I started using the new Windows Terminal application more and more. I also often start a PowerShell from another PowerShell. Using the old command line infrastructure this was as easy as
But the new Windows Terminal is a Shop App, or a Universal App, so it behaves differently from a normal Win32 program.
In my PowerShell profiles I had long support to start modern Windows apps, this is using COM interop and ActivateApplication to function, so I could do something like:
Start-WindowsApp -id Microsoft.WindowsTerminal_8wekyb3d8bbwe!App
and create a alias like:
to start a new Windows Terminal session. This works but requires some overhead in the PowerShell profile.
Then I read somewhere that you can just use Win+R and type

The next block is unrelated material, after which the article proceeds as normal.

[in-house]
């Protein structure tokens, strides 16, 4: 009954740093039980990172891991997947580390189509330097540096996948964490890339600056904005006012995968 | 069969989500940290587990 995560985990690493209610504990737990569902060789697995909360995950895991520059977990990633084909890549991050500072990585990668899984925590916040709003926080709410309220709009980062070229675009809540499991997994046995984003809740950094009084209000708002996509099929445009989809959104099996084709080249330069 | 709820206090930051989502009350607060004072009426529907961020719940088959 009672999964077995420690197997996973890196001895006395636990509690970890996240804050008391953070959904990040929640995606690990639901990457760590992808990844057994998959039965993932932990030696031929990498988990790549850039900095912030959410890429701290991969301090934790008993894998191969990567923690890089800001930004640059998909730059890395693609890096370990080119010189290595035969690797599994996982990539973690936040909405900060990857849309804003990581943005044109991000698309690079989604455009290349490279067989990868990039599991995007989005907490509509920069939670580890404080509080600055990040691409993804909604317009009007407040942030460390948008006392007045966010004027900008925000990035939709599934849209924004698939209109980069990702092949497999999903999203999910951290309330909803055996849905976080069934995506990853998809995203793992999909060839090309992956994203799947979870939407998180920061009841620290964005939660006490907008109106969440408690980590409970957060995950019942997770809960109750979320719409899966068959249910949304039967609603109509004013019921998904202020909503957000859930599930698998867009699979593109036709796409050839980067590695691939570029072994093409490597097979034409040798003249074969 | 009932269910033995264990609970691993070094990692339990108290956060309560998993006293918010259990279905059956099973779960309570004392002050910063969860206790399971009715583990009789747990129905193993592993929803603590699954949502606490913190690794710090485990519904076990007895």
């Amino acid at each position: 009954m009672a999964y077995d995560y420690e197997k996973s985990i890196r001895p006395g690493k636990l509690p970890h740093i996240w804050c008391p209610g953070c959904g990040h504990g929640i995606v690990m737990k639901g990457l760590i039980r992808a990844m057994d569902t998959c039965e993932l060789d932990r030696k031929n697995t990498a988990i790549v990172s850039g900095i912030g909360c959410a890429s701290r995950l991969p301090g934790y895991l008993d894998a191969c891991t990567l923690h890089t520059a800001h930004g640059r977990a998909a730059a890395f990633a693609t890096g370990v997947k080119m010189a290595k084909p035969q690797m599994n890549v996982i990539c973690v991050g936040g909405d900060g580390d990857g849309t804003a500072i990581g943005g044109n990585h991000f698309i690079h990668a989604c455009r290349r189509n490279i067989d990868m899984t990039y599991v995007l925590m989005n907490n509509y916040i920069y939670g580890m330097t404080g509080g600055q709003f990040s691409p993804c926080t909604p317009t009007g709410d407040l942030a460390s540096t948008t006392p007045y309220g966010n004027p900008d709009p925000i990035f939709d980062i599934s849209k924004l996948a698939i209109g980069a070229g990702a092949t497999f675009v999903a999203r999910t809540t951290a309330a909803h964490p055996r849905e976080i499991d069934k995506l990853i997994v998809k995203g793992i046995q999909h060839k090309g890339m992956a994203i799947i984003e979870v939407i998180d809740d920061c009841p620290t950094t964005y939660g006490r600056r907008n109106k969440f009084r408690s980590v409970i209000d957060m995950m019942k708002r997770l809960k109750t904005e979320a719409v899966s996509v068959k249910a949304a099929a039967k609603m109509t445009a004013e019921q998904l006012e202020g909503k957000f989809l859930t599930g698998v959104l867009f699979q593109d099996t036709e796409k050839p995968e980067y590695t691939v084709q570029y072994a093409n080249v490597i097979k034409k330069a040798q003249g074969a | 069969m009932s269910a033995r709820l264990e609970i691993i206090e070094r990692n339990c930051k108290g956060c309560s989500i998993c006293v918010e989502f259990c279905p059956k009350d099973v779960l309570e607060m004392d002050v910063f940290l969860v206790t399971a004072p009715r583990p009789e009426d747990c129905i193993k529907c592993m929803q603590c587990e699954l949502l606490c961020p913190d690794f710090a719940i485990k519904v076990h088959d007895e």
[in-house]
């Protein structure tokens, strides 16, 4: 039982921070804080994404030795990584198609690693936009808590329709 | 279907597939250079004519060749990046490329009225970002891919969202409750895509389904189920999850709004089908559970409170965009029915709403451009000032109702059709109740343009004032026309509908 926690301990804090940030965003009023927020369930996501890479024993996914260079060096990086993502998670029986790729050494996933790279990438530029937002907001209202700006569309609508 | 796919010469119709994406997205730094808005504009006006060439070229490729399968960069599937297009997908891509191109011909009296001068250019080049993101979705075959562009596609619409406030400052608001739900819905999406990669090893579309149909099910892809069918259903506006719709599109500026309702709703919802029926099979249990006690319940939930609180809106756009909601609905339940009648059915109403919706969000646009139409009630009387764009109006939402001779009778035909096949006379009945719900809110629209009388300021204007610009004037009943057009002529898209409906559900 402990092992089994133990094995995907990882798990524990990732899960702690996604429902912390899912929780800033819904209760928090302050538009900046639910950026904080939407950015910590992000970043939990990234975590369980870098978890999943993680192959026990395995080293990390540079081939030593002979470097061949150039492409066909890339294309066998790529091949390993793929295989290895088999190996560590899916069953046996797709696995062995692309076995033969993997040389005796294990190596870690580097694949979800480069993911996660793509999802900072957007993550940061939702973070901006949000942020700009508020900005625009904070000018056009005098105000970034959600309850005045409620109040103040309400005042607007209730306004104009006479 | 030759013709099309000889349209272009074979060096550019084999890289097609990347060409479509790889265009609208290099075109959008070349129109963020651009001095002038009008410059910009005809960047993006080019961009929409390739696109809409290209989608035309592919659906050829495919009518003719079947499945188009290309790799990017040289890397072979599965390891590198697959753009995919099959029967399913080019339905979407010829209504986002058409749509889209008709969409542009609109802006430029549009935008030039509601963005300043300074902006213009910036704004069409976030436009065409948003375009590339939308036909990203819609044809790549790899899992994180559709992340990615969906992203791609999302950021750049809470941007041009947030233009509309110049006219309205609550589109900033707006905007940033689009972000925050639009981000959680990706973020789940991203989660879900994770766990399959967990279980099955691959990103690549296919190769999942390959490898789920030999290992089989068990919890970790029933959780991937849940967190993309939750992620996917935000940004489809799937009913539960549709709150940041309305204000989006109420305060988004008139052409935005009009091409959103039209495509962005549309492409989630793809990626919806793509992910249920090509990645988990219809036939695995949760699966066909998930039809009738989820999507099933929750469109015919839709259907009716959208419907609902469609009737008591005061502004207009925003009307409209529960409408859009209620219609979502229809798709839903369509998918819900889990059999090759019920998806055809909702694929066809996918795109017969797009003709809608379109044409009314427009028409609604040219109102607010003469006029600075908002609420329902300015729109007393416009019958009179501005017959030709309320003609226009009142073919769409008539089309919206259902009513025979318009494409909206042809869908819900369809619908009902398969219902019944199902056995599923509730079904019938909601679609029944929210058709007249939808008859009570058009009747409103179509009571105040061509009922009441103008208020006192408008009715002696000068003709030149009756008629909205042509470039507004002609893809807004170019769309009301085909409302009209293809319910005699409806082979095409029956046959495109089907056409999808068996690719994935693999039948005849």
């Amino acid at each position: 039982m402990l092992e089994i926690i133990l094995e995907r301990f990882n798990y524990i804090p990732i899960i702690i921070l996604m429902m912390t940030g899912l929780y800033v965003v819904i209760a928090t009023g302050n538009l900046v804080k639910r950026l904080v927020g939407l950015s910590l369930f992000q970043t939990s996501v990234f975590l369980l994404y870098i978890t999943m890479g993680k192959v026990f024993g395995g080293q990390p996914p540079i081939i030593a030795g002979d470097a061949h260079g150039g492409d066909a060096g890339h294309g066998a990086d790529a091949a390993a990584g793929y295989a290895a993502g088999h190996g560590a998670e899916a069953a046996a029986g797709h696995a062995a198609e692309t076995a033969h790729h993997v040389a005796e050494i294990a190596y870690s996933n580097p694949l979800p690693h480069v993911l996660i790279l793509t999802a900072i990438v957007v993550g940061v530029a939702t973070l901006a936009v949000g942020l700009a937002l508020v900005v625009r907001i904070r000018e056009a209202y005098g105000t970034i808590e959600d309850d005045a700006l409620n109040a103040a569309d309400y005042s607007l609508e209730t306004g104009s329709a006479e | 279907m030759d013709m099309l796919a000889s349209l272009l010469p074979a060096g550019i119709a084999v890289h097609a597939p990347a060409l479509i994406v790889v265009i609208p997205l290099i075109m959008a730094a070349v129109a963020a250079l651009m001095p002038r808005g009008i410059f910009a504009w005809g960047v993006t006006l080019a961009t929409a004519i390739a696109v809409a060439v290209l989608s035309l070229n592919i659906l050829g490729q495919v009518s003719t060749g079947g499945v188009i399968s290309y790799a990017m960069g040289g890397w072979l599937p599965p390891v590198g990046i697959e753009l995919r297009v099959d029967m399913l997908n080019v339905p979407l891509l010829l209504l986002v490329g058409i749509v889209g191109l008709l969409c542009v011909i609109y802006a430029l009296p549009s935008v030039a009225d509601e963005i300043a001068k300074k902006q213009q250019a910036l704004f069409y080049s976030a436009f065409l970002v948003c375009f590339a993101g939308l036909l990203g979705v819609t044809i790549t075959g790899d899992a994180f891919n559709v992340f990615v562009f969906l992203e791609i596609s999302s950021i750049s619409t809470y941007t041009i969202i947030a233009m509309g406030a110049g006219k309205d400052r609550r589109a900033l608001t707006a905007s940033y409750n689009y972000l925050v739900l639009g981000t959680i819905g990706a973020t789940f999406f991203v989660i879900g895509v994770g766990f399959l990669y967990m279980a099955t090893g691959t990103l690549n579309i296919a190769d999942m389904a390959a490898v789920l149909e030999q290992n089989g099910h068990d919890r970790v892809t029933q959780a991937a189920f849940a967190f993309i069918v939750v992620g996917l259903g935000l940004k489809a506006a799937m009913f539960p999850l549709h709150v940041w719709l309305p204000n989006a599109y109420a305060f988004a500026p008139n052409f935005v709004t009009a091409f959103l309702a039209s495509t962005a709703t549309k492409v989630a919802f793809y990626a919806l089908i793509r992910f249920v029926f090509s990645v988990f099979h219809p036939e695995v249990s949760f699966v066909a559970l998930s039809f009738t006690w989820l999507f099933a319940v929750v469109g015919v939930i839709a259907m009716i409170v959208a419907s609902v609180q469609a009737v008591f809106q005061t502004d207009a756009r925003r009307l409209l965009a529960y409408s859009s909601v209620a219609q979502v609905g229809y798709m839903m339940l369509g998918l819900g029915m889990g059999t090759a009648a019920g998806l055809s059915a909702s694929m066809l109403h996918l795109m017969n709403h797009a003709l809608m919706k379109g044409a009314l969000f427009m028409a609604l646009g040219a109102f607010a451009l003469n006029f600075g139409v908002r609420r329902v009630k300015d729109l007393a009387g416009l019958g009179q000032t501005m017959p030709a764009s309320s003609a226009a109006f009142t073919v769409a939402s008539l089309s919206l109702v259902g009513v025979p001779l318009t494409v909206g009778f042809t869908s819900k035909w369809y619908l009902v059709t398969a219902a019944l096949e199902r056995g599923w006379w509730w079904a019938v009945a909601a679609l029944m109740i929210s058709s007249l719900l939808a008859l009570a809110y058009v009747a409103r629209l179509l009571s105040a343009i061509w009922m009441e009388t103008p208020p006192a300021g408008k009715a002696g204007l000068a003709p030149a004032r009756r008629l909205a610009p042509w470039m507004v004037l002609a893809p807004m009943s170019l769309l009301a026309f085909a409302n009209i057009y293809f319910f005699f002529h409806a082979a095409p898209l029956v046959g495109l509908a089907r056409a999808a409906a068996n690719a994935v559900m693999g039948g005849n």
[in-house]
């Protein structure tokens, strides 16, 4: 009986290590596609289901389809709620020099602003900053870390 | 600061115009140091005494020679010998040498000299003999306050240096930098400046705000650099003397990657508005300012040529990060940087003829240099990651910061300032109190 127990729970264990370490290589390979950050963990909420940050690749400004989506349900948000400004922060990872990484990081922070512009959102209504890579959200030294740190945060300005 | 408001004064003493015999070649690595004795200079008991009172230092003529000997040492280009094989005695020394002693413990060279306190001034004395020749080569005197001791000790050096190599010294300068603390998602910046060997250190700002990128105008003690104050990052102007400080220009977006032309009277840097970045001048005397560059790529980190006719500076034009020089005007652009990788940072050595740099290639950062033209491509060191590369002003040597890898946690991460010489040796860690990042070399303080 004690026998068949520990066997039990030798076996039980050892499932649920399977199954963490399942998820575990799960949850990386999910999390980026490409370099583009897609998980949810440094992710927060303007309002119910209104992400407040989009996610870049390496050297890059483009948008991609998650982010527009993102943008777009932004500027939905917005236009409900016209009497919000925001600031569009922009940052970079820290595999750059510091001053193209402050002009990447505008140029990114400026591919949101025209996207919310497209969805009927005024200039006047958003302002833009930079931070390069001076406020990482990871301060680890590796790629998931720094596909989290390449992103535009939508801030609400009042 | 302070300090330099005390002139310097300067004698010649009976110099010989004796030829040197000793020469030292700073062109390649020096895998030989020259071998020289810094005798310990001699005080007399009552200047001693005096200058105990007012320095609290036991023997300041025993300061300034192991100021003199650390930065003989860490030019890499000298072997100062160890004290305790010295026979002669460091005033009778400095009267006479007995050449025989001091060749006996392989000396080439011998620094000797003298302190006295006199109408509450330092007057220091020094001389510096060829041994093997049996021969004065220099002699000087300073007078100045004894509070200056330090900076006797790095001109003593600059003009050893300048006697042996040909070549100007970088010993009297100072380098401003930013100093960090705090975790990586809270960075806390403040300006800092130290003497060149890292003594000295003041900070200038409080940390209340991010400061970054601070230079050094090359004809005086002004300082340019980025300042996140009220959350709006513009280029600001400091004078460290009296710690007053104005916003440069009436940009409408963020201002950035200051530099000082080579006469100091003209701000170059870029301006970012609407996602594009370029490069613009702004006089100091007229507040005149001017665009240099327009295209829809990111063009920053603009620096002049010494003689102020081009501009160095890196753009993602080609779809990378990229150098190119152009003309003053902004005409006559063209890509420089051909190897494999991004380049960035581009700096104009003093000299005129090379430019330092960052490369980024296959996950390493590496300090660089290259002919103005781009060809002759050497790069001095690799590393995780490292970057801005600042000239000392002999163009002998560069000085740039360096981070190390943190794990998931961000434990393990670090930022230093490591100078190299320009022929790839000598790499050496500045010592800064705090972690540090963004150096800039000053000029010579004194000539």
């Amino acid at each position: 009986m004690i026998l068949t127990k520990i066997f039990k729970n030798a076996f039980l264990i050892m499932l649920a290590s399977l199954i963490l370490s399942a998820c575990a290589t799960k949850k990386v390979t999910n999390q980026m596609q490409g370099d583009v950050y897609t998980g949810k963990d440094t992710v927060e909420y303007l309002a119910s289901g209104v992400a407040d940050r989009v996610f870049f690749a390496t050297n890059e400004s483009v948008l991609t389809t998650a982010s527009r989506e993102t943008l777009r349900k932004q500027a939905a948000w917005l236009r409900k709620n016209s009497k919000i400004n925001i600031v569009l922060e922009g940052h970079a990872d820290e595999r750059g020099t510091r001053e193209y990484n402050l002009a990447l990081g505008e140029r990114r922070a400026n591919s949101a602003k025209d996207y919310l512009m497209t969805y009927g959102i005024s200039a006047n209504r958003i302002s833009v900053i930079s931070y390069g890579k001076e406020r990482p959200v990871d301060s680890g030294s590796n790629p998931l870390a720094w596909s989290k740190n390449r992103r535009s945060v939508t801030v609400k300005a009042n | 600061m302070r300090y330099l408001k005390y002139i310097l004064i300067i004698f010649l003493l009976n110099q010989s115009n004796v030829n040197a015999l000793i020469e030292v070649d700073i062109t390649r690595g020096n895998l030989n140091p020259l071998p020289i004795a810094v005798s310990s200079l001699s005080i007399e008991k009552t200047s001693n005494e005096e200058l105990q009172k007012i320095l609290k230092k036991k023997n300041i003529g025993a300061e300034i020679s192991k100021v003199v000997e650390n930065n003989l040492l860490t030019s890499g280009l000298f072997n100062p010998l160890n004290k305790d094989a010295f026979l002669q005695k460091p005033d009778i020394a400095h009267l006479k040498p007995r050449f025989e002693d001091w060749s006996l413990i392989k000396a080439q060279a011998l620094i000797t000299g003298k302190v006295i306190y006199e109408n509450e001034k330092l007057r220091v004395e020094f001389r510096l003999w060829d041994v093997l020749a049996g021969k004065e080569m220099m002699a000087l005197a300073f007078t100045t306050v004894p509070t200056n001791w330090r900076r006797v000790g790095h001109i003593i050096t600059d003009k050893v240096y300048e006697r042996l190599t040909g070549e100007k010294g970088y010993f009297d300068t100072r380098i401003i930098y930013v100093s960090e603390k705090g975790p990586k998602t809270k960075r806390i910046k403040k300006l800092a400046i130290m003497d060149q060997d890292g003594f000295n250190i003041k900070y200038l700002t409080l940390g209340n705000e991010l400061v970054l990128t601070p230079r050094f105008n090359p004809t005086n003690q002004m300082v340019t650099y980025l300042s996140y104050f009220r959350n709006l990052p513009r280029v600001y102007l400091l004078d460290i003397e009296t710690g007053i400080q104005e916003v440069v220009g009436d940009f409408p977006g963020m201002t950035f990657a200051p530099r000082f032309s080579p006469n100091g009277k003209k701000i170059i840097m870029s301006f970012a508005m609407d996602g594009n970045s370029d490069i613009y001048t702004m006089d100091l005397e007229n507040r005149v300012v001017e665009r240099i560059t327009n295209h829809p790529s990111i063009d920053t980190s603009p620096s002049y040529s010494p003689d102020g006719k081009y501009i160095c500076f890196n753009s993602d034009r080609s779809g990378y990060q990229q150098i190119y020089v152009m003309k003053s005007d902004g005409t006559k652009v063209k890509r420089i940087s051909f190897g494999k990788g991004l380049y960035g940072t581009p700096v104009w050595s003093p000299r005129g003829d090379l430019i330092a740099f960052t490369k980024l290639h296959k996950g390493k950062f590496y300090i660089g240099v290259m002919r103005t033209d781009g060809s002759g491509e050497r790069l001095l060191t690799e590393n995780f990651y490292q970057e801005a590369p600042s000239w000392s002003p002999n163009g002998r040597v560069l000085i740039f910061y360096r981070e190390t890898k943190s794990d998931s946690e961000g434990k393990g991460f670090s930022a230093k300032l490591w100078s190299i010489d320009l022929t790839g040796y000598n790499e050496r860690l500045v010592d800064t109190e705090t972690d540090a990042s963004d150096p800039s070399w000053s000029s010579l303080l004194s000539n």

wt, this indeed works but it didn't explain how?
wt.exe works, but there is no executable
wt.exe anywhere in the Windows path. I used SysMon to figure out where this executable is and found it in:
this path is also listed in the $env:path, but as a user specific entry, this is why it works from anywhere.
The file is a zero byte file and actually just a ReparsePoint, or softlink pointing to the actual App.
C:\Users\xxx\AppData\Local\Microsoft\WindowsApps\wt.exe: UNKNOWN MICROSOFT REPARSE POINT
so this is not a normal symbolic link, and the tools I usually use to inspect it, don't work.
AppManifest.xml file of the Terminal app has the following lines:
<Extensions> <uap3:Extension Category="windows.appExecutionAlias" Executable="WindowsTerminal.exe" EntryPoint="Windows.FullTrustApplication"> <uap3:AppExecutionAlias> <desktop:ExecutionAlias Alias="wt.exe" /> </uap3:AppExecutionAlias> </uap3:Extension> </Extensions>
I don't know enough about modern apps to understand how this all works together, but I found it interesting enough to investigate this a little.